It would only be a matter of time before science would step up to the plate and start hitting some homeruns (non steroids, of course) in the marketing stadium. Science can literally map our brains through neuroimaging while we go through our purchasing process.  Neuromarketing can effectively map the entire purchasing process from our initial perceptions to our final decisions. The great thing is that we’re in it right now. Researchers are pioneering this process and learning new information every day. For example, in fMRI tests the design of The Mini Cooper triggers a part of the brain associated with faces, more specifically a baby’s face, in participants’ brains. The facial expression of a baby is a strong perception that is almost always positive and not surprisingly more so with women than men.

We are all consumers, and with every purchase we make we’re making a decision. The neuroscience of decision making, in general, is largely dominated by our emotions rather than our logic.  The question that many marketers face is how to properly blend emotional design into our products and marketing campaigns. This challenge looms over companies all over the world, and surprisingly very few have adopted the neuromarketing approach to business because they simply don’t know it even exists.

My Vision:  Neuroecology

Marketing campaigns exist to grab your attention and make you aware that a product exists. That marketing/consumer interaction is very topical and rarely goes any deeper than being present in your conscious for a brief moment in time. However people to people interactions hold a lot more weight in helping us form our perceptions and in making our decisions.  The person to person interaction is the only true way to authentically connect with another person and communicate knowledge. Neuromarketing will get your attention, social neuroscience will then communicate and understand the consumer’s needs and create a sale.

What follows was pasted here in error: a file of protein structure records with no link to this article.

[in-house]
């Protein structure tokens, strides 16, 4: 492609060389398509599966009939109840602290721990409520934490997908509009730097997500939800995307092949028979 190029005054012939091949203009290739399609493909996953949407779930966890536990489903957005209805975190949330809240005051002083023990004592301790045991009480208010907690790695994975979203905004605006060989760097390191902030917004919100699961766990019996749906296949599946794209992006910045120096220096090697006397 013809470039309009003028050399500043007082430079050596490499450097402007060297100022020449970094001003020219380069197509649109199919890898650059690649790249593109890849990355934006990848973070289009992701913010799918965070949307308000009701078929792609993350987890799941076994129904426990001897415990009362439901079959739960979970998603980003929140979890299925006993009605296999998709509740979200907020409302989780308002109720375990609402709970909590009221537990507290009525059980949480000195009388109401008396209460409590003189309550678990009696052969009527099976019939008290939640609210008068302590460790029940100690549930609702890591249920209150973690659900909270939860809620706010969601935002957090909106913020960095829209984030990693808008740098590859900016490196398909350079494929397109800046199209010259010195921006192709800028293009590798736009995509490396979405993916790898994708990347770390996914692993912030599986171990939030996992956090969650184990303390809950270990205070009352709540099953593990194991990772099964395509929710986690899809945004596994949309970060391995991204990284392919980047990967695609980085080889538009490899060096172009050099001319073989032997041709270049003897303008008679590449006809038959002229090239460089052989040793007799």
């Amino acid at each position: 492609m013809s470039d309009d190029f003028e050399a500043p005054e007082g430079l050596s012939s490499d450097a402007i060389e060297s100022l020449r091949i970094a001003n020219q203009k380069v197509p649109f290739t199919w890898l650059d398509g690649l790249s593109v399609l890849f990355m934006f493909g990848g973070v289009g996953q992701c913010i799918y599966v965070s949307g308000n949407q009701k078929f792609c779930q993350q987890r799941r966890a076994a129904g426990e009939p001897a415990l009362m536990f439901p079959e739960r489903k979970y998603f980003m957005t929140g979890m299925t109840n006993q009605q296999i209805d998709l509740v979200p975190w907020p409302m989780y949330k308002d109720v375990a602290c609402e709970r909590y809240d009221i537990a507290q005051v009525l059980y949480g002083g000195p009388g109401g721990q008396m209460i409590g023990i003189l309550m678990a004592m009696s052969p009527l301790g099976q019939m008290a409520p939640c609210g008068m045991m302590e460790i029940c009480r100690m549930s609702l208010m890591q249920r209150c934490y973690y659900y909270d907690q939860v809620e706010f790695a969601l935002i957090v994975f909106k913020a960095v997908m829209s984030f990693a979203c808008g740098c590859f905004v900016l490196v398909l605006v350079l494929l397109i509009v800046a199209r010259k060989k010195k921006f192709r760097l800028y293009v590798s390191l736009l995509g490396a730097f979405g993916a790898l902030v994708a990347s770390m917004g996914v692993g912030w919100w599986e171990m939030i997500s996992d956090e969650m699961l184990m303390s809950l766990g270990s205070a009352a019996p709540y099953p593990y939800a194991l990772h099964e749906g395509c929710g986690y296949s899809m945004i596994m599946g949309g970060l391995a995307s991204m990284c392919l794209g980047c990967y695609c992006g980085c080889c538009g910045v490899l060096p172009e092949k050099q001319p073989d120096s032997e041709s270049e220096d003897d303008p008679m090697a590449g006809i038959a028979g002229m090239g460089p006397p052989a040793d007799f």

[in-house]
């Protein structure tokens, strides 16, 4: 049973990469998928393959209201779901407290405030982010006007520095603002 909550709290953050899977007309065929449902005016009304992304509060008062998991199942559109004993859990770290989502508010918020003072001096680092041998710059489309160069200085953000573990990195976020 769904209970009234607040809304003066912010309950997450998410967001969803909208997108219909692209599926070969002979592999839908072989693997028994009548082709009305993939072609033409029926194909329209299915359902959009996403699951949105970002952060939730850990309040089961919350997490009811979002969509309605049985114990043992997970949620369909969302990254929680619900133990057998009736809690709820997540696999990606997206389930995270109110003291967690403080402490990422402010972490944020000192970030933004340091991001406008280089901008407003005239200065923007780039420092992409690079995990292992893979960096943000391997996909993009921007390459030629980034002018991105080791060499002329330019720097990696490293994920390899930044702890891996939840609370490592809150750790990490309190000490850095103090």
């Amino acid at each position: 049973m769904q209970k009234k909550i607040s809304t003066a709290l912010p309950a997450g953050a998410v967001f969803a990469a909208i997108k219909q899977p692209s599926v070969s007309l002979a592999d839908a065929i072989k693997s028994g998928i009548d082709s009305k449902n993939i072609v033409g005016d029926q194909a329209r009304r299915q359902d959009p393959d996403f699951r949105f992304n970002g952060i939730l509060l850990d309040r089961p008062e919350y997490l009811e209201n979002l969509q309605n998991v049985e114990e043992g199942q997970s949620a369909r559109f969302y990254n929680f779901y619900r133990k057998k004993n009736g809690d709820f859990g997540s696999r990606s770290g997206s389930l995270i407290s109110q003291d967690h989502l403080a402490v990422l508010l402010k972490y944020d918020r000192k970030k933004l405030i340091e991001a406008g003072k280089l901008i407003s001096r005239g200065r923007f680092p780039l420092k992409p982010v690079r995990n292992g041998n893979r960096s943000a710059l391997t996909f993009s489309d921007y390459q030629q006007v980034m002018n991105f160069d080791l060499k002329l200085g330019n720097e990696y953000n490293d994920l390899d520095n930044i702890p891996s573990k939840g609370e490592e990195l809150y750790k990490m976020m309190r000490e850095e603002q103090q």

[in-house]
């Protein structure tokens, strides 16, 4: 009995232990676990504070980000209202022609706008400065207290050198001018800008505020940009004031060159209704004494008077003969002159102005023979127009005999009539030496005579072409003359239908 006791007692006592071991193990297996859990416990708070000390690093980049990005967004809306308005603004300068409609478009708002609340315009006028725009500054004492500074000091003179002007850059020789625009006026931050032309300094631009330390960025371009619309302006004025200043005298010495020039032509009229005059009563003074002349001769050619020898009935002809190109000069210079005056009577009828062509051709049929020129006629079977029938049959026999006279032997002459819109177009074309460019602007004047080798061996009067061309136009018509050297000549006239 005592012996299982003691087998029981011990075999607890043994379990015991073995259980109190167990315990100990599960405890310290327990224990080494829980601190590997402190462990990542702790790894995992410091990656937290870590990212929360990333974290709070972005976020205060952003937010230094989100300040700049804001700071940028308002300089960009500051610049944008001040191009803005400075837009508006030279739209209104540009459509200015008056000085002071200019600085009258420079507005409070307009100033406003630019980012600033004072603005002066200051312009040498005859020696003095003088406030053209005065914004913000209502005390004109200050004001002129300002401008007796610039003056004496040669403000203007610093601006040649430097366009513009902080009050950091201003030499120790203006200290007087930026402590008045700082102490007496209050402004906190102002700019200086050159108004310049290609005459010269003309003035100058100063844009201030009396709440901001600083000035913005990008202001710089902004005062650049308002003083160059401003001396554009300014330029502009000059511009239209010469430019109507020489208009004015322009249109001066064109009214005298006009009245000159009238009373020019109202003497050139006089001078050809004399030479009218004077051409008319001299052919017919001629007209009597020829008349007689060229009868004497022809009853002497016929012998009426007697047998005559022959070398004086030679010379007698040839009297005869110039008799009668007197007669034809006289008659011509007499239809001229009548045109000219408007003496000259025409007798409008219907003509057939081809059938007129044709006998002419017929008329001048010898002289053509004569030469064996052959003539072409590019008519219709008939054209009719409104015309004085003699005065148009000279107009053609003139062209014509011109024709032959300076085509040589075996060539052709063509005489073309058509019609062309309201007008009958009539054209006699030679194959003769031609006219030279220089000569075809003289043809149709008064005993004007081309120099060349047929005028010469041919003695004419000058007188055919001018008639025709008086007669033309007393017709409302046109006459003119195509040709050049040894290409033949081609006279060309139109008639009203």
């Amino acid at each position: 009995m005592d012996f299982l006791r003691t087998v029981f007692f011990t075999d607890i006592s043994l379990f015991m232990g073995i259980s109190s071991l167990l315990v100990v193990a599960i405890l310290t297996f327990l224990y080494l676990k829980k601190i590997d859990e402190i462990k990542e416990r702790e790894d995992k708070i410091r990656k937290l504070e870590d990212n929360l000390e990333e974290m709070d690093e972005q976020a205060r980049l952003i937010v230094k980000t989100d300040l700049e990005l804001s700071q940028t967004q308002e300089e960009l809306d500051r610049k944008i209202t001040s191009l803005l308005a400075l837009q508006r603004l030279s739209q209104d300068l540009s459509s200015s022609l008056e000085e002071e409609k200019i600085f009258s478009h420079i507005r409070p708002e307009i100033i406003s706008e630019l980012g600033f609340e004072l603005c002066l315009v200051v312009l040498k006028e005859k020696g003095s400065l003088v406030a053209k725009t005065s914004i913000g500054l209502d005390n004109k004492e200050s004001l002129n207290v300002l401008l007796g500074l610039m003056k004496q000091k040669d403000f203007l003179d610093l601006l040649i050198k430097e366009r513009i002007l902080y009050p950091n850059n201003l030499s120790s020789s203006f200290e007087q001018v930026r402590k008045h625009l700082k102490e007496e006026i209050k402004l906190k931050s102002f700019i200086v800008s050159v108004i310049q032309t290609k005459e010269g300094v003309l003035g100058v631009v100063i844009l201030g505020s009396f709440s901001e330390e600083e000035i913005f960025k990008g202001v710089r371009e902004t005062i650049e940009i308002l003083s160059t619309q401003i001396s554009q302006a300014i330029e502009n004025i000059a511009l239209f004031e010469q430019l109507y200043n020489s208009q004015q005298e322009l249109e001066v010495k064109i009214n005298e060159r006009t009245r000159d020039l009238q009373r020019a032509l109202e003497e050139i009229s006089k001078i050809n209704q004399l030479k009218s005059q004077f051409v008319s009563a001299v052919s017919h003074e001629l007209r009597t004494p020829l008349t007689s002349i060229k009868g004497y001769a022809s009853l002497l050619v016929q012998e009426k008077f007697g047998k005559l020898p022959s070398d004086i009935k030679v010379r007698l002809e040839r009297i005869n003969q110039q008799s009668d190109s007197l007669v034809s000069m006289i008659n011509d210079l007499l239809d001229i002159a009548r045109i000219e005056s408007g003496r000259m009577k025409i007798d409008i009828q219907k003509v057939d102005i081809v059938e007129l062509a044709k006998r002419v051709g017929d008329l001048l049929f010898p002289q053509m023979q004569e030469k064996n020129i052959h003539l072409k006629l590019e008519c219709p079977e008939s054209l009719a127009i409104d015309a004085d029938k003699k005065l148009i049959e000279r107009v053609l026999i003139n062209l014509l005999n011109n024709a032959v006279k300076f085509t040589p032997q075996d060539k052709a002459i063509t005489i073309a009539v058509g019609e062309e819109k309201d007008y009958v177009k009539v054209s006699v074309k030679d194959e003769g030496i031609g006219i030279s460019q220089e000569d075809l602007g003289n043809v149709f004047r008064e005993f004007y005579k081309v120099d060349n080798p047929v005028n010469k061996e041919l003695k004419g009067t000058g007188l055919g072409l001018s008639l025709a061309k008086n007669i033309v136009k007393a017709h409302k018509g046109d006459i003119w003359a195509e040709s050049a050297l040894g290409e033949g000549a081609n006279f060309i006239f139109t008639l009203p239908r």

In most corporations today marketing and sales departments are distanced from one another and have little interaction. Marketing people are viewed as the creatives and sales people are often held in a negative light. However if you had your marketing department on the same page as your sales department in a streamlined brain based campaign you could effectively reach more people, and more importantly reach them authentically. Sales can learn a lot from neuroscience. Just like a marketer can tailor a promotional piece to effectively reach a desired audience, a trained sales person can effectively communicate the benefits of a product to the customer by utilizing presentation skills and strategy that are proven to help people make better decisions. I call it Neuroecology because this strategy takes into account everything that goes into a business decision from the selling environment to product perception to marketing to personal interaction and finally to the decision. More importantly Neuroecology is a dynamic process that is highly attuned to emotions, much like human nature.